An Aurora aquatic center would improve the quality of life in the community, Indiana University graduate student Laura Mazur told Aurora Plan Commission recently.
The center would be available year round for all ages, and result in economic growth, said Mazur, a participant in the Indiana University Masters Graduate Program 2015 Capstone Project. Aurora’s pool and potential aquatic center were chosen for the Capstone Project study, which cost the city nothing.
How to fund an aquatic center, which would cost as much as $4.9 million, was one topic.
“What if I told you over a 10-year period, the city could receive between $2.1 and $4.1 million for naming rights?” asked IU grad student Jeremy Booker.
Other funding possibilities include reserving 15 percent of the city’s riverboat gambling sharing revenue toward repaying a 20-year loan; working with Southeast Indiana Regional Plan Commission to seek funding; and applying for grants, including to the Duke Energy Foundation, Dearborn Community Foundation and Rising Sun Regional Foundation.
Meanwhile, the aquatic center, if built adjoining the Aurora Community Center as visualized, could bring in new revenue in swim competition fees, leases to high schools for swim practice in a competition-size facility, local physical therapy, swim lessons, and water aerobics, said Minzer.
Sponsorships also would be a possibility.
Regarding the existing city pool, the students’ report concludes Aurora should demolish the facility and build a replacement. The students cited the pool’s annual maintenance cost of about $32,000, and noted the pool is used for only nine weeks of the year.
In 2014, the pool raised $16,481 in total revenue: admissions and vending. If the pool were demolished, the site could be used for a skate park, said the students.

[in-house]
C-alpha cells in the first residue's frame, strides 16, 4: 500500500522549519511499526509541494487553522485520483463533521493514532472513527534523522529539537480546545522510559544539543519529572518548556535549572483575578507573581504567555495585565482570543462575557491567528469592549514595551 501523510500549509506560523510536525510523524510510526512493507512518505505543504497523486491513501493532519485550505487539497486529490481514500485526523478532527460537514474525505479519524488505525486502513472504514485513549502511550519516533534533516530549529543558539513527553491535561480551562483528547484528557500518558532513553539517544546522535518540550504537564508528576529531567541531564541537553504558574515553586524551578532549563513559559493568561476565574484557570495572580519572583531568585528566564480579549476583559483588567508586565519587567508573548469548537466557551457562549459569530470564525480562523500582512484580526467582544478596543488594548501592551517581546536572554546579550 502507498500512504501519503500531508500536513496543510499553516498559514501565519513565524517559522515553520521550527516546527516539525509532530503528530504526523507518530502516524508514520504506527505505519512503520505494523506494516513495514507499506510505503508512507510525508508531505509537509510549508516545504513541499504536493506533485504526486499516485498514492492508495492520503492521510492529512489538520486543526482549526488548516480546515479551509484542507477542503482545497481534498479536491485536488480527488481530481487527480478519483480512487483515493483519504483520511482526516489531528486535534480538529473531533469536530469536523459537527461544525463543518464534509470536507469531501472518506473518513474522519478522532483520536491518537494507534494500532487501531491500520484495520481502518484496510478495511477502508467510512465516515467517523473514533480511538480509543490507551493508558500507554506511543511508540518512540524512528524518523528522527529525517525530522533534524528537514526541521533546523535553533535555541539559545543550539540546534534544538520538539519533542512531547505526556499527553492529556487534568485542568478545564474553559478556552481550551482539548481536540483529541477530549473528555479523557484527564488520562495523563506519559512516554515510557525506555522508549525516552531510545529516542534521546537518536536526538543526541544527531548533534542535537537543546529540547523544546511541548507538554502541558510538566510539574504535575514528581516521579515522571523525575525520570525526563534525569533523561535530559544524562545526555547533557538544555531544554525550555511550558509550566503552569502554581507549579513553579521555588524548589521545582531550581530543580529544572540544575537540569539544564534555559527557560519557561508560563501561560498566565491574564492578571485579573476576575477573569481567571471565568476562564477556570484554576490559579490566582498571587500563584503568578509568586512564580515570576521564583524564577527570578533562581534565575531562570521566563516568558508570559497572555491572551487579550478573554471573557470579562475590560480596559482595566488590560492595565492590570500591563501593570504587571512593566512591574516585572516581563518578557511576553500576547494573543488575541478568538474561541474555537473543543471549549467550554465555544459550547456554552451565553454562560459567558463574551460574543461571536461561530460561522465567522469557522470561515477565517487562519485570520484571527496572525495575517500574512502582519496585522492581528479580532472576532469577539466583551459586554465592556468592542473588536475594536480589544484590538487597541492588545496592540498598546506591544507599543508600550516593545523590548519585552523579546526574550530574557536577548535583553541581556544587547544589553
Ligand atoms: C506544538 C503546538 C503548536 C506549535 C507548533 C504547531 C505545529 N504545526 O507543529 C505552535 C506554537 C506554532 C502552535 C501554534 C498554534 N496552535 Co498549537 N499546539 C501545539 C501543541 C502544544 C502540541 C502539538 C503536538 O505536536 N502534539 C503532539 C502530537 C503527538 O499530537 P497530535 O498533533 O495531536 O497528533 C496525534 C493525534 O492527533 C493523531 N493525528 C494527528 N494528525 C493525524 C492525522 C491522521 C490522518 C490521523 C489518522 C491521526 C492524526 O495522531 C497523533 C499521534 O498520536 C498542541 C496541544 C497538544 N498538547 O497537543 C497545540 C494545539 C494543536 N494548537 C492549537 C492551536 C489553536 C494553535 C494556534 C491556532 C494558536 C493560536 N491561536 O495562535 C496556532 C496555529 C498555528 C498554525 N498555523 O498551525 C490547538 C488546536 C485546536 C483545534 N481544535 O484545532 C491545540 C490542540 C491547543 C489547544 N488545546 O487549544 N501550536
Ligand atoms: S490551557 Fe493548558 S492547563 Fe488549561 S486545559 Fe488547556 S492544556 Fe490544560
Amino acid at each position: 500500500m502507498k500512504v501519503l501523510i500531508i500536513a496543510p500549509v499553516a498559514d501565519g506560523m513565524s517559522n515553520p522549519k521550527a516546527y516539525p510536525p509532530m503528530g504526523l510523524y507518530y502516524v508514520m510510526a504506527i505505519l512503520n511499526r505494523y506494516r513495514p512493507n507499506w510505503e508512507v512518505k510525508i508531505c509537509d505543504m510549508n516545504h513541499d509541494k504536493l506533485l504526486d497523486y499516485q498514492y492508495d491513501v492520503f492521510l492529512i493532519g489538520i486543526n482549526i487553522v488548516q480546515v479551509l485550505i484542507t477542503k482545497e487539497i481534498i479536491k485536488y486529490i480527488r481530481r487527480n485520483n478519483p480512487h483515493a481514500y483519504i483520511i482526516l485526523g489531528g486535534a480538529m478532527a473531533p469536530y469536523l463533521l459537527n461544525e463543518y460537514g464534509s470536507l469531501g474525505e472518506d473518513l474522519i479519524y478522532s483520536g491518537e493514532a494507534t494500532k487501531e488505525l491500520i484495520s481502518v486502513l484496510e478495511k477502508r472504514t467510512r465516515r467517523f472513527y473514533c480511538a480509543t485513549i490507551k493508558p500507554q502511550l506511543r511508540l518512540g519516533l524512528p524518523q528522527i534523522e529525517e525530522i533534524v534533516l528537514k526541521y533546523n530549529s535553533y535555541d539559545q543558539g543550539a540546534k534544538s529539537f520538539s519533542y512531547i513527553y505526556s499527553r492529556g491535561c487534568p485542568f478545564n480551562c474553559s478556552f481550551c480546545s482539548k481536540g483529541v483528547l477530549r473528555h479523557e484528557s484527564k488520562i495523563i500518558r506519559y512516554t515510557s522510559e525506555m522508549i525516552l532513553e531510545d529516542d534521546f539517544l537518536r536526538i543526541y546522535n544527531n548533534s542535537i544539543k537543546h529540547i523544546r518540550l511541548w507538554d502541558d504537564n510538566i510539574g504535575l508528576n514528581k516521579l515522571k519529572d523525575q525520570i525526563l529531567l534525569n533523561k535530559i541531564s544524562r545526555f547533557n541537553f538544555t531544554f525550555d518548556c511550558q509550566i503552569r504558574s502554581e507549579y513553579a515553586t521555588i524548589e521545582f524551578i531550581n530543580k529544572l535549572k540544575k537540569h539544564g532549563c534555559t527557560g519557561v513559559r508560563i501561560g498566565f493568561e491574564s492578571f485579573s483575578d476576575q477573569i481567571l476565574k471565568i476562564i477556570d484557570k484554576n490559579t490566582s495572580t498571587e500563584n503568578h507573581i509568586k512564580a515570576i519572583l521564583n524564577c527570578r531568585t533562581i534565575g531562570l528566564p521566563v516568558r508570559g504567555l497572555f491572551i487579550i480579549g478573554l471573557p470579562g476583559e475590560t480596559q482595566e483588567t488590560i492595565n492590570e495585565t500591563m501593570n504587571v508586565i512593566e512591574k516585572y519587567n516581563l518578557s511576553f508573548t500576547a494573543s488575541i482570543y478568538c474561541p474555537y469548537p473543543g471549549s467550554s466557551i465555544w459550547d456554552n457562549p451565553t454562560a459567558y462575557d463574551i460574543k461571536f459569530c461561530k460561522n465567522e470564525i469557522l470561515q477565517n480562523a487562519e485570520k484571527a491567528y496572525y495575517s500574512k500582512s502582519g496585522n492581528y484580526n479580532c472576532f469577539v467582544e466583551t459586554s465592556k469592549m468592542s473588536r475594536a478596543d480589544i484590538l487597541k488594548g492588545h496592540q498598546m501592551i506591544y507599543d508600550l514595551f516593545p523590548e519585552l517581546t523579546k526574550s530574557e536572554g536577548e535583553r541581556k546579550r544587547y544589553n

Should the city decide to build an aquatic center, green initiatives would make the center more efficient and save on maintenance costs in the future. Those initiatives could include a green roof, using recycled material for construction, and employing energy efficient lighting, heating and methods, said the report.
The students estimated annual operating costs at about $245,000, but recommended city council set a cost recovery goal for operating costs, setting admission rates accordingly. As designed, the pool would have a stainless steel liner, popular due to lower maintenance costs.
As envisioned by the students, the aquatic center would include a six-lane, 25-meter pool with a slide, a splash pool for toddlers, spa, vending facility, men’s and women’s locker rooms, and bleacher seating, said the report.
Hrezo Engineering, Greendale, worked with the students with pool design research, and created both a site analysis and building design at no cost for the project.
The students all plan careers in local government, said retiring IU professor Orville Powell, their advisor. Students working on the project include Alisha Corwin, Miles Lovato, Karen Hensley, Ryan Macks, Jeremy Booker, Laura Mazur and Tomi Pierce.